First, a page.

RRSPs turn 60: a birthday review

 

In 2017, the venerable registered retirement savings plan (RRSP) turns 60. Like any 60-year-old, the RRSP has its strengths and weaknesses.

Happy birthday, RRSPs.

Introduced in 1957 (even before the Canada Pension Plan), registered retirement savings plans (RRSPs) were devised as and continue to be a way for Canadians who don’t have a defined-benefit pension plan to set aside money for retirement. In the beginning, taxpayers could contribute up to $2,500 or 10% of their annual income, whichever was less, into an RRSP.

Over the years, RRSPs have evolved. Now, you can contribute up to 18% of your previous year’s earned income to a maximum of $25,370 for the 2016 tax year and $26,010 for the 2017 tax year. (If you’re a member of a company pension plan, your RRSP contribution limit is reduced.)  Since 1991, you’ve been able to carry forward your unused contribution room to future tax years.

In 1968, the first year for which data on the number of contributors is available, only 172,000 individuals, or 1 out of every 50 tax filers, reported making contributions.

In 2014, the most recent year for which data is available, Statistics Canada says about 5.9 million Canadians, or 1 out of every 4 tax filers, contributed to their RRSPs.

As the name implies, saving for retirement is the biggest reason behind making annual contributions to an RRSP. There is also the immediate bonus of a tax deduction and potentially a tax refund for some Canadians. But in reality, the tax is simply deferred until the money is withdrawn. RRSPs were set up with the expectation that funds would be withdrawn in retirement when personal income tax rates were expected to be lower.

As with all savings plans, what you put into an RRSP should be tailored to your individual circumstances, with your strategy depending on whether your needs are personal, for family or for business, says Patrick Fitzgerald,1 an Ottawa-based Sun Life advisor.

Alongside this saving strategy may be a host of other financial concerns you want addressed – issues such as reducing debt, managing cash flow and putting aside cash for emergency needs.

RRSPs are just part of the picture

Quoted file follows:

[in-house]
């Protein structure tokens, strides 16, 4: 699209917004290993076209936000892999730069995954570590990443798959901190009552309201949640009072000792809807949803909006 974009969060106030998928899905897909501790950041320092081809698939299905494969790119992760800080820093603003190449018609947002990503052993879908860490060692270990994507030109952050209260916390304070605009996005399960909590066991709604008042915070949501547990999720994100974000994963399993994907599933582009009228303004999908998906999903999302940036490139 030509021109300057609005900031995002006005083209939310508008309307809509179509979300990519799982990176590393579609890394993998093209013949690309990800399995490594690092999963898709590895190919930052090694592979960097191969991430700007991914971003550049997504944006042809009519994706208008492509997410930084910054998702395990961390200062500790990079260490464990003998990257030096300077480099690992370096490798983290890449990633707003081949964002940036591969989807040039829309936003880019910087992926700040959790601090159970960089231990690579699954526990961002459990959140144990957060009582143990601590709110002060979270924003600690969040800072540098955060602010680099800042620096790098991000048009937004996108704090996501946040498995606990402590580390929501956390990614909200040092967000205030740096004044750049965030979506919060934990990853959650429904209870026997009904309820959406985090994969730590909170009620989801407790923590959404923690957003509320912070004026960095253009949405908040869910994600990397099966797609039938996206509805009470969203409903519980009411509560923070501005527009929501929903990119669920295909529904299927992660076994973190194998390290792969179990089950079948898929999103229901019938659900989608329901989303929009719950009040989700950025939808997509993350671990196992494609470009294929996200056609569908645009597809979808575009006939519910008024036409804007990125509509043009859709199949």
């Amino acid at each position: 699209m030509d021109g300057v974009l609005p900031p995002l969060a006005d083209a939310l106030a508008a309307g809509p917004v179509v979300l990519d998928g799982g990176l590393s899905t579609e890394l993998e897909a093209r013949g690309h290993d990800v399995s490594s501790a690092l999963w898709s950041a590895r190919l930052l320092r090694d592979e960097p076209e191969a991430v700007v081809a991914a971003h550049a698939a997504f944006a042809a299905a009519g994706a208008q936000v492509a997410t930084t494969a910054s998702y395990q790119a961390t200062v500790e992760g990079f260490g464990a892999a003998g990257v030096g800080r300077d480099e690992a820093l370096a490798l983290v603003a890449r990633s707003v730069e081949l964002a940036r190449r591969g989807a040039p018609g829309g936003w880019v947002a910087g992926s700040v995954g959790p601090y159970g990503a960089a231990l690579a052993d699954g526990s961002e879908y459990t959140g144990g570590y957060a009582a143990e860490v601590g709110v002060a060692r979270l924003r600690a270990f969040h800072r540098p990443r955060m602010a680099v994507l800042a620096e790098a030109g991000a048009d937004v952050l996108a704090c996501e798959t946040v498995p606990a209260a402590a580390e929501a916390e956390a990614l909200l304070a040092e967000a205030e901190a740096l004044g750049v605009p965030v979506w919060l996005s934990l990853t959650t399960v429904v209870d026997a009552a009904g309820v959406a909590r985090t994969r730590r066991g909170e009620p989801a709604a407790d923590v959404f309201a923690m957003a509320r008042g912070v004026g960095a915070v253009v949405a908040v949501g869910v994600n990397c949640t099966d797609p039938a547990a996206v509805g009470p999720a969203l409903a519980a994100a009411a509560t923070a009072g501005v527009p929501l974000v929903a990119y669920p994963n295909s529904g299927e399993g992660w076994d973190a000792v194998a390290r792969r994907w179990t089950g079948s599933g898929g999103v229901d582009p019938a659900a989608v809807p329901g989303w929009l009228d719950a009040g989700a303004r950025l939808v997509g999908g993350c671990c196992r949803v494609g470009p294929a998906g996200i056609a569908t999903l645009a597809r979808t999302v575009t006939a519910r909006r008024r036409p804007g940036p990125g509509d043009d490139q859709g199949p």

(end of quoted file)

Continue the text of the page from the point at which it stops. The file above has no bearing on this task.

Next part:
“So there could be a lot of other moving pieces besides that one vehicle that you place priority on; when you’re making your financial plan, you want to make sure you are addressing all of these needs alongside your RRSP strategy,” says Fitzgerald.

For example, take a couple that both have defined-benefit pension plans.  Since they know how much income they will be receiving from their pensions when they retire, they would have to consider whether there is any benefit to having an RRSP as well. Or business owners with an operating or holding company might want to build wealth within their corporations rather than build up an RRSP, says Fitzgerald.

If you’re just starting off in your career and you hope to be in a management or executive role in the future, with an income 50%-100% higher than your current position, you might be tempted to  let your RRSP contribution room build up for a while. But that would mean missing out on years of tax-deferred investment growth. Instead, you can start contributing now, but carry the deduction forward to use it when your tax savings will be greater. You can use Schedule 7 to let Canada Revenue Agency (CRA) know that you have made the contribution but have decided not to deduct it that taxation year. This lets CRA properly track your remaining RRSP contribution room and carry forward the deduction amount.

“It’s important to work with an advisor to look at these calculations,” says Chris Poole,2 an advisor with Sun Life in Toronto.

Quite often, people pair their RRSP savings with a tax-free savings account (TFSA), which can let them use after-tax dollars to build up wealth and not pay tax when they make withdrawals.

“It’s great to see RRSPs still here after 60 years,” says Poole. “That said, they are simply one piece of the puzzle that allows people to save over time towards the goals they’ve chosen. It’s always important to look at it on a case-by-case basis and speak to your advisor.”

1 Patrick Fitzgerald,BA, CFP,®  RHU, Lifelong Financial Solutions, Inc., Sun Life Financial advisor

2 Chris Poole,B.Mgmt., CLU,®  CWP Financial Services Inc., Sun Life Financial advisor

 Mutual funds offered by Sun Life Financial Investment Services (Canada) Inc.

Sun Life Assurance Company of Canada is a member of the Sun Life Financial group of companies.

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